The Company that helped save the Lakes
from an Army of Conifers

 Lake District Farm Estates (LDFE) was formed thanks to stimulus from Rev H.H. Symonds and professor RTS (later Lord ) Chorley. These two had fought off the Forestry Commission, that in the post depression era was keen to plant up huge areas of the Lakes. It was at this time much of Ennerdale was enveloped.
The public sale of the Robinson Estate in Langdale that sparked the pair into action. The infant Nationa Trust had not the resources to bid. But it could agree covenants with the purchasers. The Forestry Commission was active in the market place. The NT and CPRE would be represented on the LDFE board and all farms puirchased would be covenanted to the Trust. 45 inital shareholder stumped up £6,935 and the company formed under provident society rules in November 1937.
  Areas still in the firing line from the Forestry Commission were the Duddon, Eskdale, lower wasdale vallies. High Wallabarrow in the Duddon was the LDFE's first purchase in 1938. The next as Rannerdale overlooking Crummock and then Skelwith Fold Farm. By 1945 nine farms; Low Wallabarrow, Pennelholme , Mireside in Ennerdale, Buckbarrow, Broad Gap and Gill farms in Wasdale and Stockdale in Longsleddale. The post war period saw more purchases such as Longhouse, Coniston and Harrowhead in Wasdale.By 1972 a totla of 17 farms had been bought. Some were sold off to tenants but with covenants to allow the National Trust to keep a watching brief that the character of the land was maintained. Rising land prices contributed to a controversial scene in 1973 when a clash between selling to the highest bidder rather than to the National Trust became a big issue. The chairman resigned at the time.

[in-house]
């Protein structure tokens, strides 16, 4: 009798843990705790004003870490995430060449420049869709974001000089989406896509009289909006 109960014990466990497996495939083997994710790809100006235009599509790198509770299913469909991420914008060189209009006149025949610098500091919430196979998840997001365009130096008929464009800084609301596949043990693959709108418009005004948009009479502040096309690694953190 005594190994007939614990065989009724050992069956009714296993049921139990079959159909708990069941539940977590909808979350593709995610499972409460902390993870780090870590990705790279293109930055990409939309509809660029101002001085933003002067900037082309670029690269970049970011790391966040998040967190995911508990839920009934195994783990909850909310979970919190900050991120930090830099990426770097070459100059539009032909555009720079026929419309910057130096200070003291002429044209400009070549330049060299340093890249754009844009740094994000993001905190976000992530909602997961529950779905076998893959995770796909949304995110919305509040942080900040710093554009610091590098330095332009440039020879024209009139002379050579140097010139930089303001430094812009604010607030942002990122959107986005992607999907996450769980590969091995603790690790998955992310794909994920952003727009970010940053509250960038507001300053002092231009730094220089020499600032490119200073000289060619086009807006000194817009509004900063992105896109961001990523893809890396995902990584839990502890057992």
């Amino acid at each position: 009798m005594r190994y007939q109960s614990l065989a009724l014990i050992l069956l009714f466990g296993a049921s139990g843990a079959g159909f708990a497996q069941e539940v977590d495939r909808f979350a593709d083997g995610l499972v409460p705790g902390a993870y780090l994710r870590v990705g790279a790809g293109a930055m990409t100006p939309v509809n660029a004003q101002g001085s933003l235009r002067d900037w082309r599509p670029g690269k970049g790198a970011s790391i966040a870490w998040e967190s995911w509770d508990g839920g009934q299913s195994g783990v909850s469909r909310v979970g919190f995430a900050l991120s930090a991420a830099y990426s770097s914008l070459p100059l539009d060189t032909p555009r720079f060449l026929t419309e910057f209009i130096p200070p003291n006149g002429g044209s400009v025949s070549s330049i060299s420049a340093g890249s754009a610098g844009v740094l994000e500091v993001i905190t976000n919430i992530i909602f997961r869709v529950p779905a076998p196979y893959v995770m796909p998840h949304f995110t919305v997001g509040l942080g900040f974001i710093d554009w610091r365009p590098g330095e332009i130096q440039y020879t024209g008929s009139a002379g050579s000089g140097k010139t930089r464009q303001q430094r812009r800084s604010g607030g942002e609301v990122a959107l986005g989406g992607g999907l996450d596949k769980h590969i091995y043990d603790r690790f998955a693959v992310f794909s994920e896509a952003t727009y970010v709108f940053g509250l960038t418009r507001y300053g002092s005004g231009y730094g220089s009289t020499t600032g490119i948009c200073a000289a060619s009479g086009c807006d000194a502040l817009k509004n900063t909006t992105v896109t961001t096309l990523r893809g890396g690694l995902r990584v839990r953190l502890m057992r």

In 1975 it was agreed the LDFE had served its role in protesting the Lakes and the National Trust was now strong enough to carry the job on its own shoulders. In 1977 the last AGM took place and all the remaining seven farms were gifted to the National Trust.
Derived from the work of Friends of Lakes researcher John Cousin's study of Lake District Farm Estates 1937-77 .


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